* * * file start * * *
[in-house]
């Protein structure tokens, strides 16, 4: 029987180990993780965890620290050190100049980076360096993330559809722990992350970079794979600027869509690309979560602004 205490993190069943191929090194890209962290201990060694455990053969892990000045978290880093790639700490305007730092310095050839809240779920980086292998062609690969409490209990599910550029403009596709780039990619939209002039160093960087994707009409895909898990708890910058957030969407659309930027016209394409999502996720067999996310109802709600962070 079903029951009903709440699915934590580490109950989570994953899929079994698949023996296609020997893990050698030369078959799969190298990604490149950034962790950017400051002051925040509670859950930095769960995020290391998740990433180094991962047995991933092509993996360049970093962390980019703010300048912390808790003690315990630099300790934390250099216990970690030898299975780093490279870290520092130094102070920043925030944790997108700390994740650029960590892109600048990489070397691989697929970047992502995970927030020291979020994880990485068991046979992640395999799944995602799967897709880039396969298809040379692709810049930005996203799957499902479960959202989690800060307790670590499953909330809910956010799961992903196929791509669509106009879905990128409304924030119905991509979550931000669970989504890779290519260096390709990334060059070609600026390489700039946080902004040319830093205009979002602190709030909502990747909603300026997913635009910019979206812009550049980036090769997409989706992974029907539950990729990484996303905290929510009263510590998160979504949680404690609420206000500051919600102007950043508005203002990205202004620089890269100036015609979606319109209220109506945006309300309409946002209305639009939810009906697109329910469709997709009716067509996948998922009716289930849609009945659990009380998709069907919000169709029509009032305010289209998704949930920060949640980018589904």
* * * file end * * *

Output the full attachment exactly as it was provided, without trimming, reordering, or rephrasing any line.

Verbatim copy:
[in-house]
């Protein structure tokens, strides 16, 4: 029987180990993780965890620290050190100049980076360096993330559809722990992350970079794979600027869509690309979560602004 205490993190069943191929090194890209962290201990060694455990053969892990000045978290880093790639700490305007730092310095050839809240779920980086292998062609690969409490209990599910550029403009596709780039990619939209002039160093960087994707009409895909898990708890910058957030969407659309930027016209394409999502996720067999996310109802709600962070 079903029951009903709440699915934590580490109950989570994953899929079994698949023996296609020997893990050698030369078959799969190298990604490149950034962790950017400051002051925040509670859950930095769960995020290391998740990433180094991962047995991933092509993996360049970093962390980019703010300048912390808790003690315990630099300790934390250099216990970690030898299975780093490279870290520092130094102070920043925030944790997108700390994740650029960590892109600048990489070397691989697929970047992502995970927030020291979020994880990485068991046979992640395999799944995602799967897709880039396969298809040379692709810049930005996203799957499902479960959202989690800060307790670590499953909330809910956010799961992903196929791509669509106009879905990128409304924030119905991509979550931000669970989504890779290519260096390709990334060059070609600026390489700039946080902004040319830093205009979002602190709030909502990747909603300026997913635009910019979206812009550049980036090769997409989706992974029907539950990729990484996303905290929510009263510590998160979504949680404690609420206000500051919600102007950043508005203002990205202004620089890269100036015609979606319109209220109506945006309300309409946002209305639009939810009906697109329910469709997709009716067509996948998922009716289930849609009945659990009380998709069907919000169709029509009032305010289209998704949930920060949640980018589904």